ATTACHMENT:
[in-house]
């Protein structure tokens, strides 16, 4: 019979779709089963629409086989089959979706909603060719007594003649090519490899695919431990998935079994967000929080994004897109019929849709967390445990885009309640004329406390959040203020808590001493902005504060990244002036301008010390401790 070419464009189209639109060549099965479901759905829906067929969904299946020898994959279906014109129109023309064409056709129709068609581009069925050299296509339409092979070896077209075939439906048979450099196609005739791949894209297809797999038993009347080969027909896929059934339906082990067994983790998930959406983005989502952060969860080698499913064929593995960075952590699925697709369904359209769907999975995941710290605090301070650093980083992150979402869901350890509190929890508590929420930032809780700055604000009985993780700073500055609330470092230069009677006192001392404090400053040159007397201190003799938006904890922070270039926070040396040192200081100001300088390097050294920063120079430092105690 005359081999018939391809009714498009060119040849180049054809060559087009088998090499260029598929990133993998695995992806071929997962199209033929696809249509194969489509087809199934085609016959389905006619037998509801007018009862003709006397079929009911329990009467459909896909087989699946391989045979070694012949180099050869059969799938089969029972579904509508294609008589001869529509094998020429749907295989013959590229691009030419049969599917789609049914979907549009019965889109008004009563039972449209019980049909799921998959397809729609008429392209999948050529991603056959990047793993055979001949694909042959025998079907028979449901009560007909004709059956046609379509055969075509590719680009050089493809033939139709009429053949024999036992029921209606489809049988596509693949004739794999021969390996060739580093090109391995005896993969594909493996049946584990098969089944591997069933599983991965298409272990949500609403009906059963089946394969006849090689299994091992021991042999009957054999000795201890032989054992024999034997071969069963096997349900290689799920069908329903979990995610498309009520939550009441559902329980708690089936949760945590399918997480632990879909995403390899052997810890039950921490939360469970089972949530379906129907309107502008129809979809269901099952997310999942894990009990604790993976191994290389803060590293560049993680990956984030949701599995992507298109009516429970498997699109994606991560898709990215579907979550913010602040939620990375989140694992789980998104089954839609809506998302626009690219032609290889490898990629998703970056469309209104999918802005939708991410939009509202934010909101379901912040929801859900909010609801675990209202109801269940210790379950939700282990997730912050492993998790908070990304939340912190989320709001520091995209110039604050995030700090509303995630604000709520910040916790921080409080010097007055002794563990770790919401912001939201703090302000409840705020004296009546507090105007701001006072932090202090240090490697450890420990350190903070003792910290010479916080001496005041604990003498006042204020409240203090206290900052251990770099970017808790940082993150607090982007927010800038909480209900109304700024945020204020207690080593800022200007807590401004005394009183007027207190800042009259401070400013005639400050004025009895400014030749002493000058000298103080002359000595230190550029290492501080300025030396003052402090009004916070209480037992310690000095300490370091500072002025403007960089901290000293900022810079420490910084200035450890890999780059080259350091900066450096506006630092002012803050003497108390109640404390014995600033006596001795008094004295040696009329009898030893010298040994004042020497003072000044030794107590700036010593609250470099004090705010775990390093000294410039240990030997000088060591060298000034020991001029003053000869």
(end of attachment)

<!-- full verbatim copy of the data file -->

[in-house]
């Protein structure tokens, strides 16, 4: 019979779709089963629409086989089959979706909603060719007594003649090519490899695919431990998935079994967000929080994004897109019929849709967390445990885009309640004329406390959040203020808590001493902005504060990244002036301008010390401790 070419464009189209639109060549099965479901759905829906067929969904299946020898994959279906014109129109023309064409056709129709068609581009069925050299296509339409092979070896077209075939439906048979450099196609005739791949894209297809797999038993009347080969027909896929059934339906082990067994983790998930959406983005989502952060969860080698499913064929593995960075952590699925697709369904359209769907999975995941710290605090301070650093980083992150979402869901350890509190929890508590929420930032809780700055604000009985993780700073500055609330470092230069009677006192001392404090400053040159007397201190003799938006904890922070270039926070040396040192200081100001300088390097050294920063120079430092105690 005359081999018939391809009714498009060119040849180049054809060559087009088998090499260029598929990133993998695995992806071929997962199209033929696809249509194969489509087809199934085609016959389905006619037998509801007018009862003709006397079929009911329990009467459909896909087989699946391989045979070694012949180099050869059969799938089969029972579904509508294609008589001869529509094998020429749907295989013959590229691009030419049969599917789609049914979907549009019965889109008004009563039972449209019980049909799921998959397809729609008429392209999948050529991603056959990047793993055979001949694909042959025998079907028979449901009560007909004709059956046609379509055969075509590719680009050089493809033939139709009429053949024999036992029921209606489809049988596509693949004739794999021969390996060739580093090109391995005896993969594909493996049946584990098969089944591997069933599983991965298409272990949500609403009906059963089946394969006849090689299994091992021991042999009957054999000795201890032989054992024999034997071969069963096997349900290689799920069908329903979990995610498309009520939550009441559902329980708690089936949760945590399918997480632990879909995403390899052997810890039950921490939360469970089972949530379906129907309107502008129809979809269901099952997310999942894990009990604790993976191994290389803060590293560049993680990956984030949701599995992507298109009516429970498997699109994606991560898709990215579907979550913010602040939620990375989140694992789980998104089954839609809506998302626009690219032609290889490898990629998703970056469309209104999918802005939708991410939009509202934010909101379901912040929801859900909010609801675990209202109801269940210790379950939700282990997730912050492993998790908070990304939340912190989320709001520091995209110039604050995030700090509303995630604000709520910040916790921080409080010097007055002794563990770790919401912001939201703090302000409840705020004296009546507090105007701001006072932090202090240090490697450890420990350190903070003792910290010479916080001496005041604990003498006042204020409240203090206290900052251990770099970017808790940082993150607090982007927010800038909480209900109304700024945020204020207690080593800022200007807590401004005394009183007027207190800042009259401070400013005639400050004025009895400014030749002493000058000298103080002359000595230190550029290492501080300025030396003052402090009004916070209480037992310690000095300490370091500072002025403007960089901290000293900022810079420490910084200035450890890999780059080259350091900066450096506006630092002012803050003497108390109640404390014995600033006596001795008094004295040696009329009898030893010298040994004042020497003072000044030794107590700036010593609250470099004090705010775990390093000294410039240990030997000088060591060298000034020991001029003053000869």